Eric once talked to one man who claimed to have heard something at night when he’d gone after stray cattle. “I’m not saying I was scared,” he said. “But after that, I figured cows weren’t worth it and I came home.” He’d never said exactly what it was he heard.

“Maybe because we don’t know what’s out there, someone ought to go,” said Eric.

“Don’t be ridiculous, Dad. You’re old.”


At home, Eric packed. As he’d walked the dusty two miles to his house, the idea of a long trip made more sense. He’d been half joking with the boys about scavenging with them, but only half. Lately his muscles ached all the time. Not the good ache of a hard workday, but a queasy throbbing ache, like they wanted to be put to rest, and that frightened him. So he packed. Maybe a voyage would set my mind to ease, he thought. Maybe if I wandered north I could find other communities, places where they weren’t giving up on the spirit of the old America. But mostly he just wanted to walk, to feel the long pull of the road like he did when he was young, to set his eyes on a distant spot and watch it swell as he approached, to choose his direction without regard to where he was going or when the journey would end. Yes, a long walk is in order, he thought.

But the more he arranged items in the pack, the less sensible an aimless walk seemed. There was sickness in the community. He’d seen it; the Iversons on the river’s edge were all down with a wasting disease that robbed them of energy and appetite. The Sanduskys and Washingtons were nearly as bad, though they’d seemed to be making a recovery in the last week. Brent Washington had even worked a morning in the fields he’d heard. But the stillbirths—that bothered him. Too many labors ended in quiet burials.

No, a walk to indulge a whim, that would be senseless. He thought, I need to find an answer—to prove to them the value of the Gone Time learning. Ignorance is no shelter.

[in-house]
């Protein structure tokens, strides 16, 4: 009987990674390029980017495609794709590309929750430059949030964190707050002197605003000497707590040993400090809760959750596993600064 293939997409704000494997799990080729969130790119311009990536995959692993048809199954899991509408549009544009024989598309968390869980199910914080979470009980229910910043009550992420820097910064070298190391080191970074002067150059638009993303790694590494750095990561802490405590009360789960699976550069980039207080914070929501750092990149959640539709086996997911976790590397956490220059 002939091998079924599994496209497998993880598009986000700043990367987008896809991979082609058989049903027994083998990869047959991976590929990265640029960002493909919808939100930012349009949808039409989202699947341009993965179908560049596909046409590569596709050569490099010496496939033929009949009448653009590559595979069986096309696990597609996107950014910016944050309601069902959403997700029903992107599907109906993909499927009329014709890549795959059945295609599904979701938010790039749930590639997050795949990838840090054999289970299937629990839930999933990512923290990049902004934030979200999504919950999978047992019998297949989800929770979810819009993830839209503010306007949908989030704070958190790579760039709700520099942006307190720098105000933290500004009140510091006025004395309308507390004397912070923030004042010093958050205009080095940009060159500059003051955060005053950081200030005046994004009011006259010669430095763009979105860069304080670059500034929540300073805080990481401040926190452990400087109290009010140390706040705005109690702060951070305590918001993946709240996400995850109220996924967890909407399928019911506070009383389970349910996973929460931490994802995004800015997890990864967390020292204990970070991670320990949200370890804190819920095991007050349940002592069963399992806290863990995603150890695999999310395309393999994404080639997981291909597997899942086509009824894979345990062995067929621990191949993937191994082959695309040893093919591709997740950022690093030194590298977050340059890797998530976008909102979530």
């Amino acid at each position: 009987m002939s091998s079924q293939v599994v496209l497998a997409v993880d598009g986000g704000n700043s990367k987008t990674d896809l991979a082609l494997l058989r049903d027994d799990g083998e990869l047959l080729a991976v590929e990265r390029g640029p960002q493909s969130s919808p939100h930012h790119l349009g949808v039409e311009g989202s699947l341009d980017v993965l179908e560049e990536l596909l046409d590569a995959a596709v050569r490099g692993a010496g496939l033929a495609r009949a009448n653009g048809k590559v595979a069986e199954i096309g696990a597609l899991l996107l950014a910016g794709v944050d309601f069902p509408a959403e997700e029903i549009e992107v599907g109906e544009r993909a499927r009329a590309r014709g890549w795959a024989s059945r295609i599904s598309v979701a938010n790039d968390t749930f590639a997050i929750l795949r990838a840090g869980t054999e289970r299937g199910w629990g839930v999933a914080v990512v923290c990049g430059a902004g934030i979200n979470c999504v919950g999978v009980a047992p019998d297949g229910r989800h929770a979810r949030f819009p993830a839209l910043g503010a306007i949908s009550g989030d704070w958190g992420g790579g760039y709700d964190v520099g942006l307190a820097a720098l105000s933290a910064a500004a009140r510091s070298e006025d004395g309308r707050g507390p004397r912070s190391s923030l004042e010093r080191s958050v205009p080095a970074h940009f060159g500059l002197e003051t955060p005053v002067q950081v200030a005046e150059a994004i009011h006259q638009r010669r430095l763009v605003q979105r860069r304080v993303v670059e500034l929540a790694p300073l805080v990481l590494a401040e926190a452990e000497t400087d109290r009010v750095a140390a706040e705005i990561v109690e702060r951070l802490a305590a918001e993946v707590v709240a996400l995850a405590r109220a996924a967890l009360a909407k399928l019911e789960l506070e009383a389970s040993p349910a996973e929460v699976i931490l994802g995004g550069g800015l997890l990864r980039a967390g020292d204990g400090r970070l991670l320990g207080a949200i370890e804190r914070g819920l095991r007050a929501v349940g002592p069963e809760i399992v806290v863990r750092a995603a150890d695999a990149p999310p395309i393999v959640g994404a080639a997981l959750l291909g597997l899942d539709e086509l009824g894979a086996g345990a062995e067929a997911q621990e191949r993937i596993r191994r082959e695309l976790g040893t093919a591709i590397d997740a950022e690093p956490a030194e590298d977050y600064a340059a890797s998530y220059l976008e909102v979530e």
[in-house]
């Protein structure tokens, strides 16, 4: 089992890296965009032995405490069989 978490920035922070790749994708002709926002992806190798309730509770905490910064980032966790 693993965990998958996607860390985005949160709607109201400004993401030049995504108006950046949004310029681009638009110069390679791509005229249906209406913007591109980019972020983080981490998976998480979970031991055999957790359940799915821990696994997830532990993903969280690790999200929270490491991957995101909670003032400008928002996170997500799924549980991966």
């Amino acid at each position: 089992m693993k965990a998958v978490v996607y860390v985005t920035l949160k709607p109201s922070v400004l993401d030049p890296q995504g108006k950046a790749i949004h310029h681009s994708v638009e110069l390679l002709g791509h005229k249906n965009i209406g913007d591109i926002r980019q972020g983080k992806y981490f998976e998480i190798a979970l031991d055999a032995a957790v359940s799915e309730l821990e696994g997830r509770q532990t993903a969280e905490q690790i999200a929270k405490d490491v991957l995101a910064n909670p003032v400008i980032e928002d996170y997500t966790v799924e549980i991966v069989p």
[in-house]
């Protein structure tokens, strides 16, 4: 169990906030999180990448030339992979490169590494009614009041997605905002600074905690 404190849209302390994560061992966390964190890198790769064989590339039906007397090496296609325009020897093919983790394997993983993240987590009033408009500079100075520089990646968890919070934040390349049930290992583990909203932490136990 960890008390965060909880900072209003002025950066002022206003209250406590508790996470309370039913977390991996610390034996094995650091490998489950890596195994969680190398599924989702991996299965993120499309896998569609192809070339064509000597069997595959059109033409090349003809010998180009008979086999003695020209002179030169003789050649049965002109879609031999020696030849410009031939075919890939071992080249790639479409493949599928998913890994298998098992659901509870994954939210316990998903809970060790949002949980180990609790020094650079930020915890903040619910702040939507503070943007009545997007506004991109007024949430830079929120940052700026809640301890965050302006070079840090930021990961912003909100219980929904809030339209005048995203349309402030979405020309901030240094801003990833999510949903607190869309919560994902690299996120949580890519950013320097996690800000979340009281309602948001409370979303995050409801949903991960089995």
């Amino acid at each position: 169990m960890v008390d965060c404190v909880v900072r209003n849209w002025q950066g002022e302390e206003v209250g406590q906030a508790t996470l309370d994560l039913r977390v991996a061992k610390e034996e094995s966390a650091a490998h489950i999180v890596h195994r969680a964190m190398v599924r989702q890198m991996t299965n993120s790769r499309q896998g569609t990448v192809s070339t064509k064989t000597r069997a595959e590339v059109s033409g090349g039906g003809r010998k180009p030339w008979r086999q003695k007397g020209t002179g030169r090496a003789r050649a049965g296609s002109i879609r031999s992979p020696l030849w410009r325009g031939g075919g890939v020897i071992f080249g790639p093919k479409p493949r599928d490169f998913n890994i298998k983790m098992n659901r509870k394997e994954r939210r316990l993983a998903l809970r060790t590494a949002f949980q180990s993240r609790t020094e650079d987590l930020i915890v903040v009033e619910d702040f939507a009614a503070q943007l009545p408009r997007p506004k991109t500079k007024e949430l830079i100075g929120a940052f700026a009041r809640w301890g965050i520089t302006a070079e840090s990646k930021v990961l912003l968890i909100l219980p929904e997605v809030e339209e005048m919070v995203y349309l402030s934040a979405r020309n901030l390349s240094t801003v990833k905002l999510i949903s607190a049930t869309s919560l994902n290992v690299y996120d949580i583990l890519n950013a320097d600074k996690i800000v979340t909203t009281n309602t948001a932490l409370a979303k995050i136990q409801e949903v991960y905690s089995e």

An old idea came back to him, the place to go. It was north, farther than anyone had gone in years, but still a reachable hike for an old man if he took care of himself, if he was careful: the library at the University of Colorado, in Boulder. If any learning still existed, if there were one place where science might provide an answer, that would be it. He would go there.

Smiling, he stuffed into the pack a collapsible fishing pole and lures, a good sheath knife, insect repellant (some things never rot, no matter how long they’re stored), a worn hard back copy of My Antonia that he’d been meaning to read, a rain poncho, a small first aid kit, binoculars, a compass, a Colorado map, and enough food to last for three days.

He walked through the house looking for anything else he felt he might need. Most of the ground floor rooms were filled with books, the largest collection he knew. He taught reading to children and adults who were interested, a group of four on Tuesday night and another group of five on Sunday afternoon. In a community of almost a thousand people, only a hundred or so were literate, and most of them were over forty.

Lit only by the small rectangles of the window wells, in the basement where canned preserves crowded the shelves, he chose a jar of strawberry jam and one of pickled watermelon rind. In the back of the room, he contemplated the boxes of irreplaceable goods he’d stockpiled over the years. He had three good artificial-fiber sleeping bags, two nylon one-man tents with fiberglass poles, and four rifles but only ammo for one of them. Sixty-year-old shells weren’t trustworthy. Some might work, but most of them wouldn’t, so the rifles were practically useless. Everyone had one they never used. He also had a small store of hardware to keep the house from falling apart. He looked into a box with one of his most valuable assets, a rare supply of hardwood axe handles that people came from miles away to trade for. Eric hadn’t worried about food for the winter for some time.